Okay, now I’m giving the potatoes a little cooking, so that they don’t need quite as long in the oven and they’re fully imbued with the flavors I’ve worked so hard to develop. Just writing this, I’m getting A) hungry and B) incredibly cocky.

It’s dangerous, but no matter — I’m the father of Dragons, the sun cannot scorch me. And as we’ve seen on GoT, there’s no penalty for extreme arrogance.

Four cheeses:

  • Aged gouda.
  • Aged cheddar.
  • Aged Swiss.
  • Aged parm.

I like my cheese like I like my incredible disses of Vince’s cooking: Sharp as hell and plenty pungent.

What else… Little hit of paprika. Some nutmeg.

I’ve got layers

I layer the mix — cheese, potatoes, cheese, potatoes, etc. Top with cheese and slivered almonds. Into the oven!

Meanwhile, on the next burner:

Bone broth, turkey necks, some crumbled Gorgonzola, dried cherries, red wine. All flavored to taste. if you’re clamoring for specifics here, you’re out of luck. Making gravy should leave you with fifty used tasting spoons.

Yes, it’s a little odd to make gravy for our potatoes au gratin. But if you were at Thanksgiving, tell me you wouldn’t gravy-ize them.

This is what the dish needs: A hit of tart to lighten all the umami richness. I would drink this mix like Powerade.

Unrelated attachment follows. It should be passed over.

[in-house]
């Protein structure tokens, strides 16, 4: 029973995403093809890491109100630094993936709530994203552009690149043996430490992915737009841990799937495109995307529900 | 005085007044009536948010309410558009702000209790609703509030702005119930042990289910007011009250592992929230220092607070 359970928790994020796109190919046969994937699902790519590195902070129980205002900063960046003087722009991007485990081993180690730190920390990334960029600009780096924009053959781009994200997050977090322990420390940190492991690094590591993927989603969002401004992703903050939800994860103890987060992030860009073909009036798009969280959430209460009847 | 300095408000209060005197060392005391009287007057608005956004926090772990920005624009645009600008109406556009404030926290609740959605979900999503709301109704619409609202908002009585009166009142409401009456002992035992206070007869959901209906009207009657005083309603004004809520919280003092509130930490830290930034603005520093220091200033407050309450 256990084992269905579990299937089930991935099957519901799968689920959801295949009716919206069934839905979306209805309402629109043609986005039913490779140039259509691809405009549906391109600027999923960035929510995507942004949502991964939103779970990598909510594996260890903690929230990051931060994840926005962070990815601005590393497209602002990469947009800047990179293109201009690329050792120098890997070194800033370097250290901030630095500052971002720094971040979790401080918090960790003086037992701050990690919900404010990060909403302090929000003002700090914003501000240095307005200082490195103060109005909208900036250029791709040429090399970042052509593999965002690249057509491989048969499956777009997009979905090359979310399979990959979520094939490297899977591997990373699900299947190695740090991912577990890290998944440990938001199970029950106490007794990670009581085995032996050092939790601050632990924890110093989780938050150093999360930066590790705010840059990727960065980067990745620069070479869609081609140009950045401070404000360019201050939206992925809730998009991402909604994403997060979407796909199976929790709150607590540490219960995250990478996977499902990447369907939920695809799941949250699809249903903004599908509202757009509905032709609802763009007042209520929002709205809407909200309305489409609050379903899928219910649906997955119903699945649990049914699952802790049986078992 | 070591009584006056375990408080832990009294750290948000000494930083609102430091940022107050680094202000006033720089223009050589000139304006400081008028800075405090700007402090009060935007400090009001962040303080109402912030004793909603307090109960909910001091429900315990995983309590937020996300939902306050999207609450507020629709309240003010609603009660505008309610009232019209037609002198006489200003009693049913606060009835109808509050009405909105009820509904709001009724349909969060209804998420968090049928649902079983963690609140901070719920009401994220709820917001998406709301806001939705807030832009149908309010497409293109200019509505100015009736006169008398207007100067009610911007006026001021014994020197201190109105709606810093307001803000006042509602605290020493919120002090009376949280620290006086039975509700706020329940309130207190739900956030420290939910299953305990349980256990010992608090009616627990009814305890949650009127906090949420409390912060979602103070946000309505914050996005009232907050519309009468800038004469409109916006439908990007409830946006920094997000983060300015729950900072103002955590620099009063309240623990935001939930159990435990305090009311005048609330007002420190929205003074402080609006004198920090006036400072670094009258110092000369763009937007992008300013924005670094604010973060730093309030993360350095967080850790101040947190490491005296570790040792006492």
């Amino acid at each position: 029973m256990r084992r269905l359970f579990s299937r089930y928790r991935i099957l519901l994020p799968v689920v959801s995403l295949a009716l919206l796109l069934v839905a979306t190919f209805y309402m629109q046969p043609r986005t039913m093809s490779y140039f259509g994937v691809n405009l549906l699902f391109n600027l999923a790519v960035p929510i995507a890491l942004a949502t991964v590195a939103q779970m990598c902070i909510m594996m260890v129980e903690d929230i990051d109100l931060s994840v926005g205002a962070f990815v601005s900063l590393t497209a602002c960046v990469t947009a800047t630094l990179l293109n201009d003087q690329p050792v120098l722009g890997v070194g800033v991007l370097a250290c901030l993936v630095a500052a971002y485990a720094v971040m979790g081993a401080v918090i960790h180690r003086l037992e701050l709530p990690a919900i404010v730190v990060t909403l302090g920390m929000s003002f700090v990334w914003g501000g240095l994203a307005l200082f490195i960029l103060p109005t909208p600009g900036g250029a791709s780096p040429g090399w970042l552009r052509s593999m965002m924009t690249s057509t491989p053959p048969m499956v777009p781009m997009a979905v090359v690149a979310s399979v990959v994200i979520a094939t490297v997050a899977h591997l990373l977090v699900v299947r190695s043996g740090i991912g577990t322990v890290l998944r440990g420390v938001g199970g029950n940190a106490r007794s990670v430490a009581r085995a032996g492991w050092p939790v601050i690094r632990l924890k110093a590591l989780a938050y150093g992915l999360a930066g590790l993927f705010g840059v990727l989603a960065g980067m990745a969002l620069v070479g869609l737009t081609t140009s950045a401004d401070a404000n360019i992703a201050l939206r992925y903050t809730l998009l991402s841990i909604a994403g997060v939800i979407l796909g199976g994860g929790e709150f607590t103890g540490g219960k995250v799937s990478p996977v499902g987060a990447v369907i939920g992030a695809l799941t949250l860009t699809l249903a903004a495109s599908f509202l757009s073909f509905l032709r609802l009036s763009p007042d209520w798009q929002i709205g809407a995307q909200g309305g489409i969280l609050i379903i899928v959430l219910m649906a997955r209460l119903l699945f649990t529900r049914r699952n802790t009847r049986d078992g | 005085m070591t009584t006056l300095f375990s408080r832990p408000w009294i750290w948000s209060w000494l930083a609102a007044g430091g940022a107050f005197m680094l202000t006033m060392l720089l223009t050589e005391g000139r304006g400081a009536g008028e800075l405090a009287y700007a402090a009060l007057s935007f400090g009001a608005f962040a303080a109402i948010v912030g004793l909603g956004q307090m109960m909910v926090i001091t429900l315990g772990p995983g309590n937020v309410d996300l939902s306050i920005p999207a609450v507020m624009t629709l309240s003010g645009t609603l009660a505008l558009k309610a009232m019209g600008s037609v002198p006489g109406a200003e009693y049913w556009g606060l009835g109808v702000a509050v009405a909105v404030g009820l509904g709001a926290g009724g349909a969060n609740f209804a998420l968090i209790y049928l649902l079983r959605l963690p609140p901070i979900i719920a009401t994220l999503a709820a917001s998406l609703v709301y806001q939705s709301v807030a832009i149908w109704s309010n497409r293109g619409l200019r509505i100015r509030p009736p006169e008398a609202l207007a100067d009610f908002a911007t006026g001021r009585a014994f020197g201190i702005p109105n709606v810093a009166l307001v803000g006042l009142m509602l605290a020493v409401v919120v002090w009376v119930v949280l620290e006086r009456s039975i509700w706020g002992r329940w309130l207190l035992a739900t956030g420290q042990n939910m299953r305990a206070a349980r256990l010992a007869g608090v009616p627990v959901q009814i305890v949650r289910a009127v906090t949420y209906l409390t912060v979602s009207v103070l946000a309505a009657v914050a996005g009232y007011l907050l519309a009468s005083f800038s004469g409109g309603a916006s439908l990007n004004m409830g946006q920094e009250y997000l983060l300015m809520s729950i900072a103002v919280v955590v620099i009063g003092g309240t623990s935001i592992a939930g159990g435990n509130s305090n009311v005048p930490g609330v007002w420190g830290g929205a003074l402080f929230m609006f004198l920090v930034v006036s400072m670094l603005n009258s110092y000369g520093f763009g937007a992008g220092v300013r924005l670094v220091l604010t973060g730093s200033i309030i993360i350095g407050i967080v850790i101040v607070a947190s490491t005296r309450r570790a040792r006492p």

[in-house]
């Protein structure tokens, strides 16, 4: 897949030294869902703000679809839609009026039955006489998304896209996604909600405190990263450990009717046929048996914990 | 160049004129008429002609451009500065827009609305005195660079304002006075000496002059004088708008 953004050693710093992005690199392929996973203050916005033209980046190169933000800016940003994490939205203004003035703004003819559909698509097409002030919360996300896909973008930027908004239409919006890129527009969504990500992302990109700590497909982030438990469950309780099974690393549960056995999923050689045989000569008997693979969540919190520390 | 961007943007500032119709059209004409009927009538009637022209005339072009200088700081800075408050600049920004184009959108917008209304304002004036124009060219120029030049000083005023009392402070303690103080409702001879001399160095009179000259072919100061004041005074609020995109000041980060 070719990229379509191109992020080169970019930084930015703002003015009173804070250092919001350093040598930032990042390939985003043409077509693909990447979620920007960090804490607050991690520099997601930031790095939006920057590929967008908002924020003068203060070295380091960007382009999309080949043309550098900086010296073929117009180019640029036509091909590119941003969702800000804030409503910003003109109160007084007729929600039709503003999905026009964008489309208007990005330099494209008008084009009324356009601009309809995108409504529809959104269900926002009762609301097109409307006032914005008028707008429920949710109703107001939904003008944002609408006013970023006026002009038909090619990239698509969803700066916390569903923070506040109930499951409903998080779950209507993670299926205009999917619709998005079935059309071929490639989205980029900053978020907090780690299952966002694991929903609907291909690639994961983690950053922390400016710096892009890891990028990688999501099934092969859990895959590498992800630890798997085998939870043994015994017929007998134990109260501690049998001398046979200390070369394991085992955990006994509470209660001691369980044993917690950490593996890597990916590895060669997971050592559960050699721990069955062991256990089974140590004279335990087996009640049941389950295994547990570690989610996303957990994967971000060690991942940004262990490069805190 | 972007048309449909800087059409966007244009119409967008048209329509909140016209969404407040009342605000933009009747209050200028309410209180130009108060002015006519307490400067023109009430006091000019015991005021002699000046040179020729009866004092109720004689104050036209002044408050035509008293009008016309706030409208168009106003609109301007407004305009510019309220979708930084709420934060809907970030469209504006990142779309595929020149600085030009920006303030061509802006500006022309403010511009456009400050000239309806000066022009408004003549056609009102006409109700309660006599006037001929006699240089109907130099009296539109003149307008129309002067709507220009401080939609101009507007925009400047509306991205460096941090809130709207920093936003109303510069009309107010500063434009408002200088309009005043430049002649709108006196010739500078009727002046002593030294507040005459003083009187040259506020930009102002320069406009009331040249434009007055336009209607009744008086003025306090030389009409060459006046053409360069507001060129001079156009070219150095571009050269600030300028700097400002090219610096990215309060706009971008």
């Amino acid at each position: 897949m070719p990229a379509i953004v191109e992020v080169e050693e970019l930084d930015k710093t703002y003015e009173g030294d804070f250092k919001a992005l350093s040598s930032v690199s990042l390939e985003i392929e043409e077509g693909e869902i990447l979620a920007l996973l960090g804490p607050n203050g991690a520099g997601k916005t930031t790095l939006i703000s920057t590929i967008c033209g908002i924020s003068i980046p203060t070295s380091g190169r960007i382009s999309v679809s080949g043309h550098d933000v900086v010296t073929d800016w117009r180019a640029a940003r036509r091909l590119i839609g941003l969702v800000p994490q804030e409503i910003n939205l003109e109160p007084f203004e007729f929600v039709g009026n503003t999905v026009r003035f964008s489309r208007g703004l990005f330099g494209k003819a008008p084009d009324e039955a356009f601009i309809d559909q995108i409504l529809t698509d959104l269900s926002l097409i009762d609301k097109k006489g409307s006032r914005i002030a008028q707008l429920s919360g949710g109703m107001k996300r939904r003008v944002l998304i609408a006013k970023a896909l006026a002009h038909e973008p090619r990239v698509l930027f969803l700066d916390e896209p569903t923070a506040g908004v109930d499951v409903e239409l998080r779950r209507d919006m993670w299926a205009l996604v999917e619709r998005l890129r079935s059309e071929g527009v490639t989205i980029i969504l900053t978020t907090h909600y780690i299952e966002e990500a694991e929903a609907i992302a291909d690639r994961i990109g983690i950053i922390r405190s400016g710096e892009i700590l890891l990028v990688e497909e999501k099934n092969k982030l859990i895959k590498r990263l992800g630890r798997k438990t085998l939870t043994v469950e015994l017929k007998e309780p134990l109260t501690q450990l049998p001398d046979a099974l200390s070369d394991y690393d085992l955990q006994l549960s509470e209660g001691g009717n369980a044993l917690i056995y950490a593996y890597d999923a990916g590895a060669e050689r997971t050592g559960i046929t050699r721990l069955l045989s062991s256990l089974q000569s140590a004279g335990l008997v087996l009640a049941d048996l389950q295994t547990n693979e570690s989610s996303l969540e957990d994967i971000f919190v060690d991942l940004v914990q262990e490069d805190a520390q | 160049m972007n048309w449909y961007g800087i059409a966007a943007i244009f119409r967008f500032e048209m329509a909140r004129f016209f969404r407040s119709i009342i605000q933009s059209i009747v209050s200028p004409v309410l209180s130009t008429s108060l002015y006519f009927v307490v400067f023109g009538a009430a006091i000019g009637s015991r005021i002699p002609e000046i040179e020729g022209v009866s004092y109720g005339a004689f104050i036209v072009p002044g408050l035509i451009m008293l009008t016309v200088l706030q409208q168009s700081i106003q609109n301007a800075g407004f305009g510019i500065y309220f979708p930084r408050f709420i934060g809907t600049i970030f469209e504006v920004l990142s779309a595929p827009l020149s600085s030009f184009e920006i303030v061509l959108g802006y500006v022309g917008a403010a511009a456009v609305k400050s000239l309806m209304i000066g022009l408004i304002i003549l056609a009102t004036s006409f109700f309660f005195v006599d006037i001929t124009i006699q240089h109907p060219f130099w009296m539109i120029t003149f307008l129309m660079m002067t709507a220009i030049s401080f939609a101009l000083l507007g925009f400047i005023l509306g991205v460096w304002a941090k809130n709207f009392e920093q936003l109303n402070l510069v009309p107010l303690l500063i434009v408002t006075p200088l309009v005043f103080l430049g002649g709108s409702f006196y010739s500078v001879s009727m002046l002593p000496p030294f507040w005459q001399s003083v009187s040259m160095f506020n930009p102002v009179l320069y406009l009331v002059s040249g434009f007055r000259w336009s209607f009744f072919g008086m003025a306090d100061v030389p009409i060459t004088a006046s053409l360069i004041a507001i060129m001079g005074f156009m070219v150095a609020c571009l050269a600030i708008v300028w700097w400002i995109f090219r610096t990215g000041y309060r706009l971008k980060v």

Sealed with cheese

Baked at 350 for an hour. Topped with fresh thyme sprigs.

Come. At. Me.

Or check it on Insta. @Tronner_the_awesome gets it:

Vince on Steve’s Dish:

When I heard Steve was cooking scalloped potatoes I was a little bummed. I love scalloped potatoes (anyone who would choose mashed over scalloped is a damned fool) and if someone takes scalloped potatoes (or potatoes au gratin, whatever) in a game of Thanksgiving side bingo you’re already working from behind (not to mention, my real go-to Thanksgiving side is raviolis, but I already made that for a cooking challenge). Halfway through this, I thought I was beat. I mean personally I don’t think you need to wash and soak potatoes you’re just going to cover with cheeses, and I think russet potatoes are mealy garbage, but these I can overlook. I also would’ve used some gruyere in there (this is a perfect situation for gruyere!), but hey.

Thank God Steve just couldn’t resist being Steve, and he brought dried cherries, gorgonzola, and slivered almonds to a potatoes au gratin dish. Always with the nuts and the dried fruit! Christ, man, not everything is a tagine. Potatoes au gratin is an all-time top 10 side.